Ireland’s first ever research report on the country’s ‘project economy’ and the high-skilled independent professional contractor has indicated that the medical locum sector is the only sector where contractors are not overly optimistic about the future. Locums of all levels work in the medical sector, but in terms of the ‘professional’ element of the Trinity Business School survey, responses were mostly from pharmacists, doctors, psychiatrists and counsellors.

Trinity Business School and Contracting PLUS collaborated on the work, which examines the extent and nature of professional contracting, and recognises the impact this key cohort has on employment and on the economy in Ireland. Variously known as professional contractors, freelancers, and solo self-employed workers, these workers earn more than one-and-a-half times the earnings of equivalent employees.

Professional contractors charge an average rate of €501.00 per day and, in 2020, earned an average income of €109,066. Compared to equivalent employees in the same occupational codes, contractors earn roughly 58 per cent more, the researchers said. Three-quarters of professional contractors do project-based work and earn even more, charging €535 per day and earning €116,802 per annum, or 70 per cent more than equivalent employees.
Independent professionals typically take less days off than their permanent counterparts.

Average holidays were reported as 17 days per annum, with 80 per cent of respondents taking less than 22 holiday days in a year. The research is based on a sample of 1,458 valid responses and was carried out by researchers at Trinity Business School and was led by Prof Andrew Burke, Dean and Chair of Business Studies.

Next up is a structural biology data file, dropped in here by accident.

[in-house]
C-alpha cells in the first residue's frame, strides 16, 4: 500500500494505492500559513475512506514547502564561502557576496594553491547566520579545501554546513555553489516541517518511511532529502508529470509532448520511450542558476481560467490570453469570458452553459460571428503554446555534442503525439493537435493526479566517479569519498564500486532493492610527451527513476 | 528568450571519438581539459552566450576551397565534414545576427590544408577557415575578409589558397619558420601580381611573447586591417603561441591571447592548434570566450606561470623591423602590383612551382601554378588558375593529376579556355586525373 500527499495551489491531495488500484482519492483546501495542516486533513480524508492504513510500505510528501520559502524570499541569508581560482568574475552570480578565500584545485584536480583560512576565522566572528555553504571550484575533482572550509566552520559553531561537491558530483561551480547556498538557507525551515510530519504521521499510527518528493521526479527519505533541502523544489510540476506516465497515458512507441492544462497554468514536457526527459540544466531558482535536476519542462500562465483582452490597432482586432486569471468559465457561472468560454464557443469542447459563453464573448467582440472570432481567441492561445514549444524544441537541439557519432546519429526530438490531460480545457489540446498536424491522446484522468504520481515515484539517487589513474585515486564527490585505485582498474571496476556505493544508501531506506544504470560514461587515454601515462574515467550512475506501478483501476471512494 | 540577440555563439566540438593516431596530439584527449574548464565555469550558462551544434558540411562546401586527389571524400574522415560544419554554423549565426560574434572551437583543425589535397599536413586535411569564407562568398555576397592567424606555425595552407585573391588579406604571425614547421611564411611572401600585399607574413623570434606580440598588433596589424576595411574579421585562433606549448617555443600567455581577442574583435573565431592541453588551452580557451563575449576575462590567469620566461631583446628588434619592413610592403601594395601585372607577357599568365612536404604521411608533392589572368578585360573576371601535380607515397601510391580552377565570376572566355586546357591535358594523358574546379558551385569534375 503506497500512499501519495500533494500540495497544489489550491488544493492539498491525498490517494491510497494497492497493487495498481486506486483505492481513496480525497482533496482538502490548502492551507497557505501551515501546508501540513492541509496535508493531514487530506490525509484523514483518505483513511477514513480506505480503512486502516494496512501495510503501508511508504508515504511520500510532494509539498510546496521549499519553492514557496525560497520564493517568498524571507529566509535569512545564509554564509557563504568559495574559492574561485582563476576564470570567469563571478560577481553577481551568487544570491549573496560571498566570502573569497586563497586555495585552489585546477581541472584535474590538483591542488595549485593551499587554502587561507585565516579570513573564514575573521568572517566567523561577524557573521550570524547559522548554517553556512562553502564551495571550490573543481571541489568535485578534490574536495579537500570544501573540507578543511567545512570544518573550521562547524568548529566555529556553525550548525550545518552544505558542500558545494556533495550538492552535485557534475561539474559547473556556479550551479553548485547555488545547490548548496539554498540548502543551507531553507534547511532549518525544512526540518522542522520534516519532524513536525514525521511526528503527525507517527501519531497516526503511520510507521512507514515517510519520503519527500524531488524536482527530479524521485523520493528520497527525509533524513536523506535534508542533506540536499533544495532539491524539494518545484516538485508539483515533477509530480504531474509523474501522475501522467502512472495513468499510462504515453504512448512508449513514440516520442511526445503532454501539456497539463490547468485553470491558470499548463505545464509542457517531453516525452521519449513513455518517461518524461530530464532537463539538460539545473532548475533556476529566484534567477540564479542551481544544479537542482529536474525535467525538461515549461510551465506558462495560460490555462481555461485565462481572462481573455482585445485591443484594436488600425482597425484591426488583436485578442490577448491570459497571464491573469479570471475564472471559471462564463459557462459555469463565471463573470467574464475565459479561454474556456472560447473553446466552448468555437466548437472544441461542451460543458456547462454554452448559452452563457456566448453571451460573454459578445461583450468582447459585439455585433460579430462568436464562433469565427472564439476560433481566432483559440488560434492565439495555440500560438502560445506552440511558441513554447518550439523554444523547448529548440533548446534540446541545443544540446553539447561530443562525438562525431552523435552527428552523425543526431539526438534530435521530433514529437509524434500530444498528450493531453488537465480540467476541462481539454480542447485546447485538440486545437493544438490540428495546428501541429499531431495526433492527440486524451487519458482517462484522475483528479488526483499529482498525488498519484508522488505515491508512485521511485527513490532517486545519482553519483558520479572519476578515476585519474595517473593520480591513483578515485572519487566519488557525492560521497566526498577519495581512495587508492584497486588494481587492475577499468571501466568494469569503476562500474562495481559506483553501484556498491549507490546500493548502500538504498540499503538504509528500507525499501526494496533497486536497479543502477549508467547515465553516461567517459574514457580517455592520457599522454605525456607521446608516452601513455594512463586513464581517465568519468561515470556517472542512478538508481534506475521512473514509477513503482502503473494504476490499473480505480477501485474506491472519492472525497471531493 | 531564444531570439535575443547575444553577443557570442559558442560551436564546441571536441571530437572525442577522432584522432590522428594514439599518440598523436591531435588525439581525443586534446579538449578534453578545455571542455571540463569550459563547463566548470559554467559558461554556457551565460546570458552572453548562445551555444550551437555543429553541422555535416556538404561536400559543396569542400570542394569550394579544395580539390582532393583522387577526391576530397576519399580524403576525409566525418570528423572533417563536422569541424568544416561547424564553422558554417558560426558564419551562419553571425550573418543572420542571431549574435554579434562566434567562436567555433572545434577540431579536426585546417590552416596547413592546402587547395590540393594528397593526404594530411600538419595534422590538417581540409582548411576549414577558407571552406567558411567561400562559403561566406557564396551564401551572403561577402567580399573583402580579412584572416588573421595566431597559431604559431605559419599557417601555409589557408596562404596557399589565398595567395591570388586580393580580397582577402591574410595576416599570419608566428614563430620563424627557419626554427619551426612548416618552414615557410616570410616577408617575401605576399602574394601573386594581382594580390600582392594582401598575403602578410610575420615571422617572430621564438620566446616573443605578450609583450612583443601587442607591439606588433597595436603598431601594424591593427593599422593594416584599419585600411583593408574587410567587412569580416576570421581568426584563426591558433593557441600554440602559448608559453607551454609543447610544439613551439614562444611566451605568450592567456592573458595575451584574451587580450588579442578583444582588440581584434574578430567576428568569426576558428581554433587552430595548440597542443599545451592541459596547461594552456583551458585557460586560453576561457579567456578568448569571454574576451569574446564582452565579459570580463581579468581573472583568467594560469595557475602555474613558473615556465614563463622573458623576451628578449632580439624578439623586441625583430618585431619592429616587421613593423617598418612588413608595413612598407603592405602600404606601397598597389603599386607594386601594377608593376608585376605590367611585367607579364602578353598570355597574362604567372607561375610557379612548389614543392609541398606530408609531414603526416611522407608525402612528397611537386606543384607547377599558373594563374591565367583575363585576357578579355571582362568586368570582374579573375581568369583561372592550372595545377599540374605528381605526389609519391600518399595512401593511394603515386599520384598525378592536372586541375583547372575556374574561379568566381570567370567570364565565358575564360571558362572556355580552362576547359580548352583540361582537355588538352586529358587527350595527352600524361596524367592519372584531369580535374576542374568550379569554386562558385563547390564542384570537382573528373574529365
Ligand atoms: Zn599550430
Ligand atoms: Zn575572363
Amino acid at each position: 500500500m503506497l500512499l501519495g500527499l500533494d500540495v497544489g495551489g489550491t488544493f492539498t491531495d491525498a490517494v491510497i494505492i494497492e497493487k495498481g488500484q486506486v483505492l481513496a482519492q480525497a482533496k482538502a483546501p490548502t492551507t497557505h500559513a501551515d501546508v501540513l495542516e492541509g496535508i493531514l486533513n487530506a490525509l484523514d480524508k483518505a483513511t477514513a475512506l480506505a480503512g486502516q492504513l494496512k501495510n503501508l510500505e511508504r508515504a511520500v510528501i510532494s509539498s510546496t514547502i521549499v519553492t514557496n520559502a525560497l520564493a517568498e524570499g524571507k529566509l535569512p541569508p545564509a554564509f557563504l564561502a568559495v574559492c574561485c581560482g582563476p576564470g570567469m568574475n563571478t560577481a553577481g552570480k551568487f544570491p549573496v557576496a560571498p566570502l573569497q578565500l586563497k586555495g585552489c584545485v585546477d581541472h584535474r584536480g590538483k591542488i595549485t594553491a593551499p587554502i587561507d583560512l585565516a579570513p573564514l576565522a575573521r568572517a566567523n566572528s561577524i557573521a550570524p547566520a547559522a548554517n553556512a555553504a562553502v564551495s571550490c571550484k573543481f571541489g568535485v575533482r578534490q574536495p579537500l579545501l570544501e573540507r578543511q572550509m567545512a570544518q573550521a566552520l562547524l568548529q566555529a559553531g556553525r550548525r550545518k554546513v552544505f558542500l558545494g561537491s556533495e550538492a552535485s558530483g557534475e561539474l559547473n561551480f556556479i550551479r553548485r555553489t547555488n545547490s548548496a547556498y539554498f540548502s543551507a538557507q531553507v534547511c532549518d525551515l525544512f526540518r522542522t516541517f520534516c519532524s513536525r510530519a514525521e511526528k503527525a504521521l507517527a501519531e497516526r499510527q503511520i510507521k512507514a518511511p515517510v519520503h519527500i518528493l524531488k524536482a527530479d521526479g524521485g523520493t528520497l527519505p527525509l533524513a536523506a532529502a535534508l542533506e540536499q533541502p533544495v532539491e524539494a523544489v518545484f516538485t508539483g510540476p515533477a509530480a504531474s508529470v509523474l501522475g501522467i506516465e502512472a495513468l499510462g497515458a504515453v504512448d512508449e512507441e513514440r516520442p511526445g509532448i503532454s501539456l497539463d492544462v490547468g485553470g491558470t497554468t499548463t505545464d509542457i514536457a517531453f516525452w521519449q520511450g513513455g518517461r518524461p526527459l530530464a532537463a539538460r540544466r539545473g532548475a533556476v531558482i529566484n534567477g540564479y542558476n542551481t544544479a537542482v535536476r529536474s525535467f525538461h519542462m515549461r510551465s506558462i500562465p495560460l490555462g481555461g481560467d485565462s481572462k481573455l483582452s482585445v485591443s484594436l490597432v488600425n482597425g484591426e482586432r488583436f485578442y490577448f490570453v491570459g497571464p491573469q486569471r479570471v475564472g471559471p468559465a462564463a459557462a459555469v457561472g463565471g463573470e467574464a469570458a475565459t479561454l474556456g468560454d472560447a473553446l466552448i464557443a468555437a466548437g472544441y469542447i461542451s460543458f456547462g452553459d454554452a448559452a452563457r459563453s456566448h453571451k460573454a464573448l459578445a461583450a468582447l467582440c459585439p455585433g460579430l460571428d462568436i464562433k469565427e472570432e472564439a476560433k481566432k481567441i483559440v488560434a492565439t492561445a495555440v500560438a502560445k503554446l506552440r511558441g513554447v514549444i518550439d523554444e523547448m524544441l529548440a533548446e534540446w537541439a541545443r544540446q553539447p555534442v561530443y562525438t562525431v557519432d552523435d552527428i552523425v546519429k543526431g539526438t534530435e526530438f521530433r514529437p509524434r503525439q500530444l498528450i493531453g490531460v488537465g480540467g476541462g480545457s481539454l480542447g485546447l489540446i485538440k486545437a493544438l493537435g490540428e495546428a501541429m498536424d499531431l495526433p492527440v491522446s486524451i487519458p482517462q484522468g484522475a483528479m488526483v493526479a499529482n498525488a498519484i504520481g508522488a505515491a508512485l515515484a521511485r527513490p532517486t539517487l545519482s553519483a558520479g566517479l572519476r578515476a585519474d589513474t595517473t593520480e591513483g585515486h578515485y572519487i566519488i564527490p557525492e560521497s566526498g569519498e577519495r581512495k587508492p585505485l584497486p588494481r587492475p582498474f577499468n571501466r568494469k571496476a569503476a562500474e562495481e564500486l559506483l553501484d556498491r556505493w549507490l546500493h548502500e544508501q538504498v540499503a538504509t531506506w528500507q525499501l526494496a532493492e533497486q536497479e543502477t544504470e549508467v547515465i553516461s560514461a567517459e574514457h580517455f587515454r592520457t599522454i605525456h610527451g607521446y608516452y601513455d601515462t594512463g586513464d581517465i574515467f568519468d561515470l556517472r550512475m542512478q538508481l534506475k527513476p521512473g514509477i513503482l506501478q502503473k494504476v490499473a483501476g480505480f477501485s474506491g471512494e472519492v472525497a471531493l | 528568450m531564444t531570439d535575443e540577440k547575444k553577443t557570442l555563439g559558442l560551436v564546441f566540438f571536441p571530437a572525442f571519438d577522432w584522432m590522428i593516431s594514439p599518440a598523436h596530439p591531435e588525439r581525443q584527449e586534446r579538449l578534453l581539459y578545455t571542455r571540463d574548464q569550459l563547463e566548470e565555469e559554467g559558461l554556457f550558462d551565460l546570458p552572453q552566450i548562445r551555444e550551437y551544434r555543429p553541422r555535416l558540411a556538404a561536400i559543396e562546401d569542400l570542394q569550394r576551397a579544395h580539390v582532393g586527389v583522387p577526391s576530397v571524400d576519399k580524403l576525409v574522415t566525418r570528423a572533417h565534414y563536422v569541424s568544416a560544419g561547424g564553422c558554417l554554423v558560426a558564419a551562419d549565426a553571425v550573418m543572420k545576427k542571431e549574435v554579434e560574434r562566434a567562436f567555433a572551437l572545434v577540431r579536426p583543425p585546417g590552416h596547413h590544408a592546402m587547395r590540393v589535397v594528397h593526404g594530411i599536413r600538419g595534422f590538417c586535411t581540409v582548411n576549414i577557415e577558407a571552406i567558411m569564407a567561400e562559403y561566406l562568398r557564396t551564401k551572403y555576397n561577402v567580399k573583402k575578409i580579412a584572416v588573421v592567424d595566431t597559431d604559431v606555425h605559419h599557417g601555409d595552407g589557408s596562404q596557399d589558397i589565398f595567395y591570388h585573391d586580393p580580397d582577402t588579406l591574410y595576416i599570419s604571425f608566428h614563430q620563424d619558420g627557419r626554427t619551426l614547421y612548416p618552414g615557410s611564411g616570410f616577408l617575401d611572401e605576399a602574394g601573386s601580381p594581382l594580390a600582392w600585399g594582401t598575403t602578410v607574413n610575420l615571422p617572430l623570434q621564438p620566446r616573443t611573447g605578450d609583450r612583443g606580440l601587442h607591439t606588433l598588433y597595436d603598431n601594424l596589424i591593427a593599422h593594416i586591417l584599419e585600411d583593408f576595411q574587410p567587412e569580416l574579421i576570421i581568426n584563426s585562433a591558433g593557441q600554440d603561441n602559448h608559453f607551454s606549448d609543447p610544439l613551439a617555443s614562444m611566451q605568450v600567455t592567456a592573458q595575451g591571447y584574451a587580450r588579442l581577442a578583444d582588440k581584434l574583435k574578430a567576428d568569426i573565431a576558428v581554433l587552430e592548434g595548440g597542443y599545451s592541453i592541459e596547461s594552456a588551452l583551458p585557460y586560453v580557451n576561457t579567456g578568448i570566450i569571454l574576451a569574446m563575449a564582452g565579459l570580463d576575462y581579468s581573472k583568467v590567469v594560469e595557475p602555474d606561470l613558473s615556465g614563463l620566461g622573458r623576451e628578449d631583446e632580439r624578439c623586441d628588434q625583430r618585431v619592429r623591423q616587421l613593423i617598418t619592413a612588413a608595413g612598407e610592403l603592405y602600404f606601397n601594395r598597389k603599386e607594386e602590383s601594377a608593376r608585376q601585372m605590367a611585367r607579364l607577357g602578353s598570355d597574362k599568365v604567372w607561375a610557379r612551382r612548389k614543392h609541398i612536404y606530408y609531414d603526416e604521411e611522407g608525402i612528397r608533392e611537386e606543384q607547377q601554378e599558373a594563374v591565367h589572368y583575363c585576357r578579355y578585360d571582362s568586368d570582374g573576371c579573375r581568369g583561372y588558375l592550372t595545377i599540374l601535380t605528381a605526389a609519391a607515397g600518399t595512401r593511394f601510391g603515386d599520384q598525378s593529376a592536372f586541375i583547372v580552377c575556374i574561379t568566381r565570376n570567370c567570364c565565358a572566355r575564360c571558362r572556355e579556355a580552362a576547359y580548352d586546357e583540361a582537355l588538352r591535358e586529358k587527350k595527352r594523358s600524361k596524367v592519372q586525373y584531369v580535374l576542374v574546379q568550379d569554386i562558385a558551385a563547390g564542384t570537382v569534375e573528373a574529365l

Ninety-five per cent of the sample had a third-level education, and some also had professional qualifications. Seventy-three per cent work in knowledge-based sectors such as pharmaceuticals, finance, ICT, engineering and technical activities, medical devices, life sciences and as medical locums.

Contractors are distributed throughout the economy, but are over-represented in pharma, finance and ICT. 
With the medical sector in Ireland still currently under immense pressure with Covid-19, the IMO in October 2020 reported a deficit of approximately 2,000 consultants in the HSE. When there is a shortage in the skills market, the number of available contract roles typically increases.

Just 24 per cent of medical locum respondents in the survey were female and the average age of contractors in the sector was 41. The average daily rate is €475 with median earnings, 33 per cent, in the €300-€399 bracket. Eight per cent of those surveyed earn over €800 per day. The 2021 study was carried out in February 2021, using an anonymous online survey.